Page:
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NEW YORK'S TEN THOUSAND

the revolver of burglar or anarchist is always imminent, the stiletto of some murderous swarthy ruffian or the bludgeon of one of the gas-house or car-barn gang.

What a splendid record is theirs! One needs only to read the story of those dreadful days of the mid-summer of 1863 to feel the blood tingle and thrill. The names of Kennedy and Acton, McCredie and Walling and Carpenter stand high on honor's roll. Then in July, 1871, under Superintendent Kelso, how gallantly those police detachments guarded the stout-hearted Orangemen down Eighth Avenue amid a howling mob. And when the throng, grown truculent, hurled missiles—though Irish Eoman Catholics almost to a man—those brave fellows never stopped to reflect upon their sympathies, but fell upon the rabble, clubbing right and left. Happily the forty years have shorn the "seditious cries" of "Orange and Ribbonmen" of their venom. We "have done with a worn-out tale, the tale of an ancient wrong"; but I know of nothing in history's annals more heroic, more significant of devotion to duty; the incident deserves to be recorded with the exploits of Goliad and the Alamo.

From these and like constant and common perils has arisen in the police force a certain well-defined esprit de corps of bravery and devotion that goes far—very far indeed—to redeem the "graft," so long a menace and a shame, and the rank perjury that (largely from a mistaken sense of comradeship) has so often covered up offenses.

If, then, one common right impulse may so prevail that there is not a shirk or coward on the force, is it not highly probable that other high impulses may be made also to prevail—that to lie and to steal may become as impossible as to fear?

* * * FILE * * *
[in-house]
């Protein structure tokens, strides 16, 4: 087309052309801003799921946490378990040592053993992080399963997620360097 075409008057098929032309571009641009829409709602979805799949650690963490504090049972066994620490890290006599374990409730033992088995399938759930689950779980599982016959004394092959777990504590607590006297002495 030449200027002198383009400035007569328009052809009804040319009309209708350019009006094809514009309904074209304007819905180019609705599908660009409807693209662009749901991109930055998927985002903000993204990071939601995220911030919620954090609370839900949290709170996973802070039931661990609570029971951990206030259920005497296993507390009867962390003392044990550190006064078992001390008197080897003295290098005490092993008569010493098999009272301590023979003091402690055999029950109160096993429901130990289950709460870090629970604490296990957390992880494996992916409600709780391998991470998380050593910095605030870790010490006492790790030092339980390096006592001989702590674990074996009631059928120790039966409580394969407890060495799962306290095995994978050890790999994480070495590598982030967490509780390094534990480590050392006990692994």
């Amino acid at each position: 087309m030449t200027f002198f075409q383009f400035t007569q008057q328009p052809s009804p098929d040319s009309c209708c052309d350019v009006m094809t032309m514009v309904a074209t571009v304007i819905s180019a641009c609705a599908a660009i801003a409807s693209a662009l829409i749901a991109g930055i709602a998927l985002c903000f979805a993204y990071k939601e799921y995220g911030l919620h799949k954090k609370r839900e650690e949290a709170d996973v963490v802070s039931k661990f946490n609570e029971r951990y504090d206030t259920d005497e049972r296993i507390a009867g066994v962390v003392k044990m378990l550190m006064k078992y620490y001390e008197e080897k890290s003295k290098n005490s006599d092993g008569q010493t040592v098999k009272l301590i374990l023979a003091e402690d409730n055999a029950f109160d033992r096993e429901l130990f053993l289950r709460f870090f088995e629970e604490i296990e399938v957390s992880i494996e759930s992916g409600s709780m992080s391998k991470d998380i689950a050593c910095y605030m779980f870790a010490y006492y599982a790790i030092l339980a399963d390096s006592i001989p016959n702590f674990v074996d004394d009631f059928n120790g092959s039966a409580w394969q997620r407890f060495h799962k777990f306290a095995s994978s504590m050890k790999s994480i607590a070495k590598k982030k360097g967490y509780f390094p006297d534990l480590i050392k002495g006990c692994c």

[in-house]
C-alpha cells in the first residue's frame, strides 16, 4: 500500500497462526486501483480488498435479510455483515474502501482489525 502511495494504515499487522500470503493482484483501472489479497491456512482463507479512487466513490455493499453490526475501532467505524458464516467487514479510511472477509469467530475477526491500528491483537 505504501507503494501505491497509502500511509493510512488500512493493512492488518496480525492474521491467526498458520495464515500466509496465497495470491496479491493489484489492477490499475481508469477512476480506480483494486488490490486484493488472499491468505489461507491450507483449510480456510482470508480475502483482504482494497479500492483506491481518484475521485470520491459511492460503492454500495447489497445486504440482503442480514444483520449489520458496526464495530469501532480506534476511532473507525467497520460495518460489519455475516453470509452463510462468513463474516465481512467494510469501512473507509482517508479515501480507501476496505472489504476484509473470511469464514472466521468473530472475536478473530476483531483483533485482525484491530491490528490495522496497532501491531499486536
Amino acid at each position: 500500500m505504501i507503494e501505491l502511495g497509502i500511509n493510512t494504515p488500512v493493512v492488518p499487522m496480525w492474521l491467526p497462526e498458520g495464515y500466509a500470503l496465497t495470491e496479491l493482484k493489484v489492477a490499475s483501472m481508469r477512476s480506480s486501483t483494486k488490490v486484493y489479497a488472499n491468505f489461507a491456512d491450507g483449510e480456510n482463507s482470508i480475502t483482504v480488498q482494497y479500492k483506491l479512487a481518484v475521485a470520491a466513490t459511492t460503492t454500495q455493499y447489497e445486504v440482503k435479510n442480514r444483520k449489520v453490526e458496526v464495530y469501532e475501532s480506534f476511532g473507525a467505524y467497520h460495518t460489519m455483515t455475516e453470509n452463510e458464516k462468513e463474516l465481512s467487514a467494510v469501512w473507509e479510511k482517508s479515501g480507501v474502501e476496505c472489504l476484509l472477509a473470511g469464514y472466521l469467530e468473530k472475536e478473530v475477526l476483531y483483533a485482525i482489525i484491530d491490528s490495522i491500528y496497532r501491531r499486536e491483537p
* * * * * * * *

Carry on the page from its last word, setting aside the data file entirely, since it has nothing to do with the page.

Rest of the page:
There will be those who will say that this is impracticable, too tenuous, too idealistic. Fortunately there is at hand an example of a similar result of early education, of influence and environment having stamped upon human nature in process of development an enduring effigy of honor's highest standard. At the outbreak of the war between the states, while with rarest exceptions every southern civilian, and virtually every student at a northern university, "went with his state" most of them to join the insurgent army, one hundred and sixty-two West Pointers, being graduates from the seceded states—full half of those in the regular army appointed from the south—withstanding the claim of home ties and the call of the blood, stood by the union and the flag. On this long roll of honor the most illustrious was George H. Thomas of Virginia—the "Rock of Chickamauga." It is not necessary to impugn the motives of those other gallant gentlemen whose ideas of "state rights" differed from ours that we salute and dip the colors to loyalty like this.